Open box with several loose rounds of Federal Syntech ammunition
Federal Syntech is among the author’s most used range loads.

I also tested the Speer 124-grain Gold Dot. The Gold Dot is a proven loading that offers good ballistic performance. I fired several five-shot groups at 15 yards with each loading. It wasn’t difficult to put five shots into a 2.0-inch group from a solid firing rest.

The Hellcat Pro is more than accurate enough for personal defense. Another advantage I discovered, the pistol may be butted against a barricade, and it will not run out of battery. I find the Springfield Hellcat Pro more than simply interesting. It is a big step forward for Springfield.

Are you a Hellcat fan? How does the Hellcat Pro rank alongside the original Hellcat? Share your answers in the comment section.

  • Falco inside the waistband holster with a Springfield Hellcat Pro pistol inserted
  • Fieldstripped Springfield Hellcat Pro 9mm handgun
  • Springfield Hellcat Pro 9mm pistol right profile
  • Springfield Hellcat resting on a paper silhouette target
  • rear view of the Springfield Hellcat Pro 9mm semi-automatic handgun
  • Silhouette target showing 7 holes in the x and 10 rings
  • Silhouette target with 25 bullet holes including three in the 9 ring
  • Open box with several loose rounds of Federal Syntech ammunition
  • Springfield Hellcat Pro left profile
  • Springfield Armory Hellcat Pro 9mm handgun right quartering to profile
  • Two stainless-steel Springfield Hellcat Pro 9mm magazines

About the Author:

Wilburn Roberts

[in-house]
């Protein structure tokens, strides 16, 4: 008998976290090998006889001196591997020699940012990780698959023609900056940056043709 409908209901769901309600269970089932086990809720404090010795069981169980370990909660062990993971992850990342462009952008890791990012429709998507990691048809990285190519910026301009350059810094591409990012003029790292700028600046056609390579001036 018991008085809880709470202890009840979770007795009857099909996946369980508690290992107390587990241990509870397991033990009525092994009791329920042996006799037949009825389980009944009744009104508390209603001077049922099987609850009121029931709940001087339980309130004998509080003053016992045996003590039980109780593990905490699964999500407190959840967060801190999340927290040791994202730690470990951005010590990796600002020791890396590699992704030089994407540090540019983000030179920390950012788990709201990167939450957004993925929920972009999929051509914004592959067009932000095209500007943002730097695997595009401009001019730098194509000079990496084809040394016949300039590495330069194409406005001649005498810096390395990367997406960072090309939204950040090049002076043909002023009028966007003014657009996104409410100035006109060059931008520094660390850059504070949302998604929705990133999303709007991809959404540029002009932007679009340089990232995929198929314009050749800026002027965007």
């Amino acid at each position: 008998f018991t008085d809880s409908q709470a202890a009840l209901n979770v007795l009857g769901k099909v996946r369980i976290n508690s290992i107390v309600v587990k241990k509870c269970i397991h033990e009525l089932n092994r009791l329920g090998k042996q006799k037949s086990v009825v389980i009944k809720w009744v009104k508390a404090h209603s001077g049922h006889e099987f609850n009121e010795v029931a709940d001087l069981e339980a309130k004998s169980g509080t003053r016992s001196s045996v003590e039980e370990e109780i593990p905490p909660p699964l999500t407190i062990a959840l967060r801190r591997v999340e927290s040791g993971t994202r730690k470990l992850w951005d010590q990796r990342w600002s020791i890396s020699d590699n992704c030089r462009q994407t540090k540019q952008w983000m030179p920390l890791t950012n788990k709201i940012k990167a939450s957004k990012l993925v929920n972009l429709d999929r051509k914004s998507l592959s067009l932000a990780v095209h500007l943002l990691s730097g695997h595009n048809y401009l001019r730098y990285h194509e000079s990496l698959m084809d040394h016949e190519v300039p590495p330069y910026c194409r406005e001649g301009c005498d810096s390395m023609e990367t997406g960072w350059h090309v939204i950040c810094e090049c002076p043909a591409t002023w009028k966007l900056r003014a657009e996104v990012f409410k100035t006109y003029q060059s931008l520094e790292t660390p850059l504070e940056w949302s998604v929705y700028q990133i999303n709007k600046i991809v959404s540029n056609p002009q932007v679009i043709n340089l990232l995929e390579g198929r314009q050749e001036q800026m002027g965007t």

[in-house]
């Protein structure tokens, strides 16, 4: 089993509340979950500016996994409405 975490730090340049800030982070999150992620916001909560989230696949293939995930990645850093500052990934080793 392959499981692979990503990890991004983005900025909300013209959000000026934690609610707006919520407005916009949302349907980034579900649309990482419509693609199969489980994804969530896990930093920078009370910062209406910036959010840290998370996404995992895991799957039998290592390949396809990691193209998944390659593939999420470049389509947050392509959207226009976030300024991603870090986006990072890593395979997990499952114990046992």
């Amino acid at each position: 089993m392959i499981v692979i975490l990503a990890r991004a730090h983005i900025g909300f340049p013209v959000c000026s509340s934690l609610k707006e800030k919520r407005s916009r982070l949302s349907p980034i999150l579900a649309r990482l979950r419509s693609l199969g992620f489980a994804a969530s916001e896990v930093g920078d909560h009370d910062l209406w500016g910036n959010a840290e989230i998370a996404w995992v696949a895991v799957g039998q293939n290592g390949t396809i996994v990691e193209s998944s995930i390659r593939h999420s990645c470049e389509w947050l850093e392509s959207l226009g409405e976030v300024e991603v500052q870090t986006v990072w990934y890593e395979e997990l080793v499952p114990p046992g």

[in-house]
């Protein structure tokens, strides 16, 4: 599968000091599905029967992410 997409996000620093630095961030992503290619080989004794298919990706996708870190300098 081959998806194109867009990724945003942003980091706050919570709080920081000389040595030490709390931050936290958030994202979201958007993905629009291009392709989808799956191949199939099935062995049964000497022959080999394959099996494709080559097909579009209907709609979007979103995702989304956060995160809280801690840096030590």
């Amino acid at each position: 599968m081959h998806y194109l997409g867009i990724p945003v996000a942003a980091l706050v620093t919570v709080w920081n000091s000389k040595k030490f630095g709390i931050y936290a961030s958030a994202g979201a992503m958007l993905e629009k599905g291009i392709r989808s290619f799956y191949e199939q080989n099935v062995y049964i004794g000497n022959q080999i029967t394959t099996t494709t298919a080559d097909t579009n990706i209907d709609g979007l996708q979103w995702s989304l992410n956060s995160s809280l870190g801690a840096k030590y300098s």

When Wilburn Roberts was a young peace officer, he adopted his present pen name at the suggestion of his chief, as some of the brass was leery of what he might write. This was also adopted out of respect for families of both victims and criminals. The pen name is the same and the man remains an outspoken proponent of using enough gun for the job.

He has been on the hit list of a well-known hate group, traveled in a dozen countries and written on many subjects, including investigating hate crimes and adopting the patrol carbine. He graduated second in his class with a degree in Police Science. It took him 20 years to work himself from Lieutenant to Sergeant and he calls it as he sees it.
The Mission of Cheaper Than Dirt!'s blog, The Shooter's Log, is to provide information—not opinions—to our customers and the shooting community. We want you, our readers, to be able to make informed decisions. The information provided here does not represent the views of Cheaper Than Dirt!

Comments (12)

  1. I find SGT Davis’ dislike for Springfield products, apparently since so many are made in Croatia, a sad example of the prejudices we gun guys have. I would venture to say I probably have more experience with various firearms and manufacturers in the civilian world than he does and Springfield’s products are excellent quality. Having owned and shot them myself is one source of observation, but for 12 years I oversaw 60 shooters a week qualify for the Texas License to Carry. Springfields, especially the XD series, stood out to my fellow instructors and I as above the norm, so much so that we all bought Springfields for our own collection and in most cases wound up carrying them.